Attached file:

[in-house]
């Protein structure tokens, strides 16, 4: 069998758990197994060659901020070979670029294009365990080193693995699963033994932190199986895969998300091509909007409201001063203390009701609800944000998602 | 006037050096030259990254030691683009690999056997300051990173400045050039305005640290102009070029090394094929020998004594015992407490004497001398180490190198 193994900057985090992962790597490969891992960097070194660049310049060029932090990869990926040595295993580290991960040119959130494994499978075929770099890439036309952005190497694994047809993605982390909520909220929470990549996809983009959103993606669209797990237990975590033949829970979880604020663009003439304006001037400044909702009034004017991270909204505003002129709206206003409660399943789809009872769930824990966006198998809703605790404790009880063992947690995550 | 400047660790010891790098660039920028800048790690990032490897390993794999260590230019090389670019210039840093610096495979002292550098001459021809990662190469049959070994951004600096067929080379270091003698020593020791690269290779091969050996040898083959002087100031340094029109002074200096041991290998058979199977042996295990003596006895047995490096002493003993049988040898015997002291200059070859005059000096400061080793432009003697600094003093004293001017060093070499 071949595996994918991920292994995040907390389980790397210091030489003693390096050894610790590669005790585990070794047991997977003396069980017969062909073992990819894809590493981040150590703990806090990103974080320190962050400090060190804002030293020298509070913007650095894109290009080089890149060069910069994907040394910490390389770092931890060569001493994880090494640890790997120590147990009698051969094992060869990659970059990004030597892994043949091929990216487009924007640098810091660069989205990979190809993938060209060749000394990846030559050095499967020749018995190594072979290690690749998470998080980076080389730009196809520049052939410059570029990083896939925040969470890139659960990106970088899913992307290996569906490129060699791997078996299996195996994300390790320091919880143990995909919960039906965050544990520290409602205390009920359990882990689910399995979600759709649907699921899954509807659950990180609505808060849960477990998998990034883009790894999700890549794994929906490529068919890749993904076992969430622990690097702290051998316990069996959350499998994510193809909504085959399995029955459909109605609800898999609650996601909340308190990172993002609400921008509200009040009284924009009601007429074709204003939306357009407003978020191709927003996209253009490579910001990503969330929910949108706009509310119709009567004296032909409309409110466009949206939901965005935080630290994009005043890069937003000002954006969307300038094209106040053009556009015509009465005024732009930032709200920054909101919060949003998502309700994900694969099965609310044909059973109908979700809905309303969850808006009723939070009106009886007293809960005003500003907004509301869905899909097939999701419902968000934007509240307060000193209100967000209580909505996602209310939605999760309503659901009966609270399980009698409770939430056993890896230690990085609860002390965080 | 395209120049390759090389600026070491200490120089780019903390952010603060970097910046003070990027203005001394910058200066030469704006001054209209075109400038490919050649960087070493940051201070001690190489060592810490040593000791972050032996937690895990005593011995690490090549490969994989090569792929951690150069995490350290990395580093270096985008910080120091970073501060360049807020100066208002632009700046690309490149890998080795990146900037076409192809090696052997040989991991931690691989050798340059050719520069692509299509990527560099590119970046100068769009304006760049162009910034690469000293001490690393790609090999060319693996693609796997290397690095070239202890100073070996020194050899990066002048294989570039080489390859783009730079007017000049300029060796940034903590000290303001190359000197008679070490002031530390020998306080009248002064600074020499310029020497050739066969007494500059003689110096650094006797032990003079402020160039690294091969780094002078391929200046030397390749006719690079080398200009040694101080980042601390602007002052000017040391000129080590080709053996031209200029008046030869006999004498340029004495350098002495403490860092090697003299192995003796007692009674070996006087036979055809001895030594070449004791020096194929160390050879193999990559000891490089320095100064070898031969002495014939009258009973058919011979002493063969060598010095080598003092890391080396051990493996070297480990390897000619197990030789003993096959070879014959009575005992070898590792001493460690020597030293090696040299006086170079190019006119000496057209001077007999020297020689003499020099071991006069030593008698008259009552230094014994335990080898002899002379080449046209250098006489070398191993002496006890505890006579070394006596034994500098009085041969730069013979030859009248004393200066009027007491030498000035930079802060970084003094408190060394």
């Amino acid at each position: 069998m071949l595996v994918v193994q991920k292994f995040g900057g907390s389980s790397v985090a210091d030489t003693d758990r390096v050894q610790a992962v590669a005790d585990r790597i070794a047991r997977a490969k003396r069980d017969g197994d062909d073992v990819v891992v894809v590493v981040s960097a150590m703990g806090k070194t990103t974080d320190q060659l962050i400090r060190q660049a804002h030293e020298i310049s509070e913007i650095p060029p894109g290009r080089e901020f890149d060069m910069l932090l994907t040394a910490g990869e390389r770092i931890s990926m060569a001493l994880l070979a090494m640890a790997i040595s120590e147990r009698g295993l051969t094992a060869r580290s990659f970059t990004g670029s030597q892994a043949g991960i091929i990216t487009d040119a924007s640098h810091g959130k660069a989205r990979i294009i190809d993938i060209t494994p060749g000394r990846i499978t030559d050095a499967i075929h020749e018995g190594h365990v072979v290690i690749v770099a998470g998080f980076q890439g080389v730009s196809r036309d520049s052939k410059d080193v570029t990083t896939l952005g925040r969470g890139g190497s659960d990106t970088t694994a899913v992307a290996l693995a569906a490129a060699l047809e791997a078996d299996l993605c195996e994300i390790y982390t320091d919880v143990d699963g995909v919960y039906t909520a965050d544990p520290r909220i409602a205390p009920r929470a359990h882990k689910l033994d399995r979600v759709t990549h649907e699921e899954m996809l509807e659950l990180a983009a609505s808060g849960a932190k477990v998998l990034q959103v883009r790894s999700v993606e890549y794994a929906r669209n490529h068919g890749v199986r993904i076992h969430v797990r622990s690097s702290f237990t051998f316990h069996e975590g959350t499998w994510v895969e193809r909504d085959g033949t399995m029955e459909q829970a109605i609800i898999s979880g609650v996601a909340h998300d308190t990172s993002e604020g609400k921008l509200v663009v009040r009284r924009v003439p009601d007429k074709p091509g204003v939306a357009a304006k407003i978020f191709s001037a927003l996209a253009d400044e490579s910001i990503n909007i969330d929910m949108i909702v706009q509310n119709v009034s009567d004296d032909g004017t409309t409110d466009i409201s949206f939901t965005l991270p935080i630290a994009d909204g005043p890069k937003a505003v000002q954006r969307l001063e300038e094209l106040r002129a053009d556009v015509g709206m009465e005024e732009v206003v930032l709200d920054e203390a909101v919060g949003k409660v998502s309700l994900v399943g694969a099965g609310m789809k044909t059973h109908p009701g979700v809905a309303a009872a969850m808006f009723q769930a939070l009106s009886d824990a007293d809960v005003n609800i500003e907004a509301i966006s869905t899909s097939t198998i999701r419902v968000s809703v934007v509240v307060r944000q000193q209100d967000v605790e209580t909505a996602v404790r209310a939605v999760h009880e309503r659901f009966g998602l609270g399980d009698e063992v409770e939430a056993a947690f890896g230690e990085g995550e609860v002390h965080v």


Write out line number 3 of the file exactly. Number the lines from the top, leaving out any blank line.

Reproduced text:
């Amino acid at each position: 069998m071949l595996v994918v193994q991920k292994f995040g900057g907390s389980s790397v985090a210091d030489t003693d758990r390096v050894q610790a992962v590669a005790d585990r790597i070794a047991r997977a490969k003396r069980d017969g197994d062909d073992v990819v891992v894809v590493v981040s960097a150590m703990g806090k070194t990103t974080d320190q060659l962050i400090r060190q660049a804002h030293e020298i310049s509070e913007i650095p060029p894109g290009r080089e901020f890149d060069m910069l932090l994907t040394a910490g990869e390389r770092i931890s990926m060569a001493l994880l070979a090494m640890a790997i040595s120590e147990r009698g295993l051969t094992a060869r580290s990659f970059t990004g670029s030597q892994a043949g991960i091929i990216t487009d040119a924007s640098h810091g959130k660069a989205r990979i294009i190809d993938i060209t494994p060749g000394r990846i499978t030559d050095a499967i075929h020749e018995g190594h365990v072979v290690i690749v770099a998470g998080f980076q890439g080389v730009s196809r036309d520049s052939k410059d080193v570029t990083t896939l952005g925040r969470g890139g190497s659960d990106t970088t694994a899913v992307a290996l693995a569906a490129a060699l047809e791997a078996d299996l993605c195996e994300i390790y982390t320091d919880v143990d699963g995909v919960y039906t909520a965050d544990p520290r909220i409602a205390p009920r929470a359990h882990k689910l033994d399995r979600v759709t990549h649907e699921e899954m996809l509807e659950l990180a983009a609505s808060g849960a932190k477990v998998l990034q959103v883009r790894s999700v993606e890549y794994a929906r669209n490529h068919g890749v199986r993904i076992h969430v797990r622990s690097s702290f237990t051998f316990h069996e975590g959350t499998w994510v895969e193809r909504d085959g033949t399995m029955e459909q829970a109605i609800i898999s979880g609650v996601a909340h998300d308190t990172s993002e604020g609400k921008l509200v663009v009040r009284r924009v003439p009601d007429k074709p091509g204003v939306a357009a304006k407003i978020f191709s001037a927003l996209a253009d400044e490579s910001i990503n909007i969330d929910m949108i909702v706009q509310n119709v009034s009567d004296d032909g004017t409309t409110d466009i409201s949206f939901t965005l991270p935080i630290a994009d909204g005043p890069k937003a505003v000002q954006r969307l001063e300038e094209l106040r002129a053009d556009v015509g709206m009465e005024e732009v206003v930032l709200d920054e203390a909101v919060g949003k409660v998502s309700l994900v399943g694969a099965g609310m789809k044909t059973h109908p009701g979700v809905a309303a009872a969850m808006f009723q769930a939070l009106s009886d824990a007293d809960v005003n609800i500003e907004a509301i966006s869905t899909s097939t198998i999701r419902v968000s809703v934007v509240v307060r944000q000193q209100d967000v605790e209580t909505a996602v404790r209310a939605v999760h009880e309503r659901f009966g998602l609270g399980d009698e063992v409770e939430a056993a947690f890896g230690e990085g995550e609860v002390h965080v």